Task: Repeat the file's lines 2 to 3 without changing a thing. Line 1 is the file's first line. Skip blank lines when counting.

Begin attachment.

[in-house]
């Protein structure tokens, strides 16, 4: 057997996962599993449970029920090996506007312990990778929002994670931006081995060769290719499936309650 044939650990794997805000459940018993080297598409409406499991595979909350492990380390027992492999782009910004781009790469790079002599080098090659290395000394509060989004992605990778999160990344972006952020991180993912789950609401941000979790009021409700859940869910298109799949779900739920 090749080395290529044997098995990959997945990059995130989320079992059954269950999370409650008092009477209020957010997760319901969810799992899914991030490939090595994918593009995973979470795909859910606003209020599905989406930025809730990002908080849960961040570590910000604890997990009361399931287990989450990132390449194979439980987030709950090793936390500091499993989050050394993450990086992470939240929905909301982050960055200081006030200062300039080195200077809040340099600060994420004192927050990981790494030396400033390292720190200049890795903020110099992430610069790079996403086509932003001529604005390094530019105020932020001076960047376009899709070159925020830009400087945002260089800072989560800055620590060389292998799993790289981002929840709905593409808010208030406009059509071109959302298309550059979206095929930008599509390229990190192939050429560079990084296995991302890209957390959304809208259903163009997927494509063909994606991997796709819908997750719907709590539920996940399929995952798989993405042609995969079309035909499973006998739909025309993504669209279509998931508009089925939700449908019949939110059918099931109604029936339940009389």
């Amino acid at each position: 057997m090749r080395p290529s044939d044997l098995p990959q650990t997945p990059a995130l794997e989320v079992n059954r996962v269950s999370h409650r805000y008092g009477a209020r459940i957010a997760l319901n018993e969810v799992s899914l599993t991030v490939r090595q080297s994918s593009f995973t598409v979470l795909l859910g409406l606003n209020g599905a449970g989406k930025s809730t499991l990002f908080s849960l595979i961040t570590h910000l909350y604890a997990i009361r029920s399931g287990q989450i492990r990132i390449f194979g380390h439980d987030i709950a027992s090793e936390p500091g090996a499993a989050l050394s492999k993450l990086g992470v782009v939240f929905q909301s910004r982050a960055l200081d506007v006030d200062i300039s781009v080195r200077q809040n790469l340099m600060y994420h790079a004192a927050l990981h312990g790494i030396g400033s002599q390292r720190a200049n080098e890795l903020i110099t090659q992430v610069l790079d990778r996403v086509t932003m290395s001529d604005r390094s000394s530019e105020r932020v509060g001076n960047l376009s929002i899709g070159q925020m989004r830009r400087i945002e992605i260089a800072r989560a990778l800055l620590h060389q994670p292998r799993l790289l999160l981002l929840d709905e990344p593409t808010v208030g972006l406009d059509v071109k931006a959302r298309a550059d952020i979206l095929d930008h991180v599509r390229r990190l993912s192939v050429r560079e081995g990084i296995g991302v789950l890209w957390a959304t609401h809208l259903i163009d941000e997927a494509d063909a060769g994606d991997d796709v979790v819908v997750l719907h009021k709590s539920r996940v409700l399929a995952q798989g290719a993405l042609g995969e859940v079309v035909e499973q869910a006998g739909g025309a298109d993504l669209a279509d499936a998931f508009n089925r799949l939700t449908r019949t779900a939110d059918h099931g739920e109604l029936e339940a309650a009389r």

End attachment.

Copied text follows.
């Protein structure tokens, strides 16, 4: 057997996962599993449970029920090996506007312990990778929002994670931006081995060769290719499936309650 044939650990794997805000459940018993080297598409409406499991595979909350492990380390027992492999782009910004781009790469790079002599080098090659290395000394509060989004992605990778999160990344972006952020991180993912789950609401941000979790009021409700859940869910298109799949779900739920 090749080395290529044997098995990959997945990059995130989320079992059954269950999370409650008092009477209020957010997760319901969810799992899914991030490939090595994918593009995973979470795909859910606003209020599905989406930025809730990002908080849960961040570590910000604890997990009361399931287990989450990132390449194979439980987030709950090793936390500091499993989050050394993450990086992470939240929905909301982050960055200081006030200062300039080195200077809040340099600060994420004192927050990981790494030396400033390292720190200049890795903020110099992430610069790079996403086509932003001529604005390094530019105020932020001076960047376009899709070159925020830009400087945002260089800072989560800055620590060389292998799993790289981002929840709905593409808010208030406009059509071109959302298309550059979206095929930008599509390229990190192939050429560079990084296995991302890209957390959304809208259903163009997927494509063909994606991997796709819908997750719907709590539920996940399929995952798989993405042609995969079309035909499973006998739909025309993504669209279509998931508009089925939700449908019949939110059918099931109604029936339940009389």
């Amino acid at each position: 057997m090749r080395p290529s044939d044997l098995p990959q650990t997945p990059a995130l794997e989320v079992n059954r996962v269950s999370h409650r805000y008092g009477a209020r459940i957010a997760l319901n018993e969810v799992s899914l599993t991030v490939r090595q080297s994918s593009f995973t598409v979470l795909l859910g409406l606003n209020g599905a449970g989406k930025s809730t499991l990002f908080s849960l595979i961040t570590h910000l909350y604890a997990i009361r029920s399931g287990q989450i492990r990132i390449f194979g380390h439980d987030i709950a027992s090793e936390p500091g090996a499993a989050l050394s492999k993450l990086g992470v782009v939240f929905q909301s910004r982050a960055l200081d506007v006030d200062i300039s781009v080195r200077q809040n790469l340099m600060y994420h790079a004192a927050l990981h312990g790494i030396g400033s002599q390292r720190a200049n080098e890795l903020i110099t090659q992430v610069l790079d990778r996403v086509t932003m290395s001529d604005r390094s000394s530019e105020r932020v509060g001076n960047l376009s929002i899709g070159q925020m989004r830009r400087i945002e992605i260089a800072r989560a990778l800055l620590h060389q994670p292998r799993l790289l999160l981002l929840d709905e990344p593409t808010v208030g972006l406009d059509v071109k931006a959302r298309a550059d952020i979206l095929d930008h991180v599509r390229r990190l993912s192939v050429r560079e081995g990084i296995g991302v789950l890209w957390a959304t609401h809208l259903i163009d941000e997927a494509d063909a060769g994606d991997d796709v979790v819908v997750l719907h009021k709590s539920r996940v409700l399929a995952q798989g290719a993405l042609g995969e859940v079309v035909e499973q869910a006998g739909g025309a298109d993504l669209a279509d499936a998931f508009n089925r799949l939700t449908r019949t779900a939110d059918h099931g739920e109604l029936e339940a309650a009389r």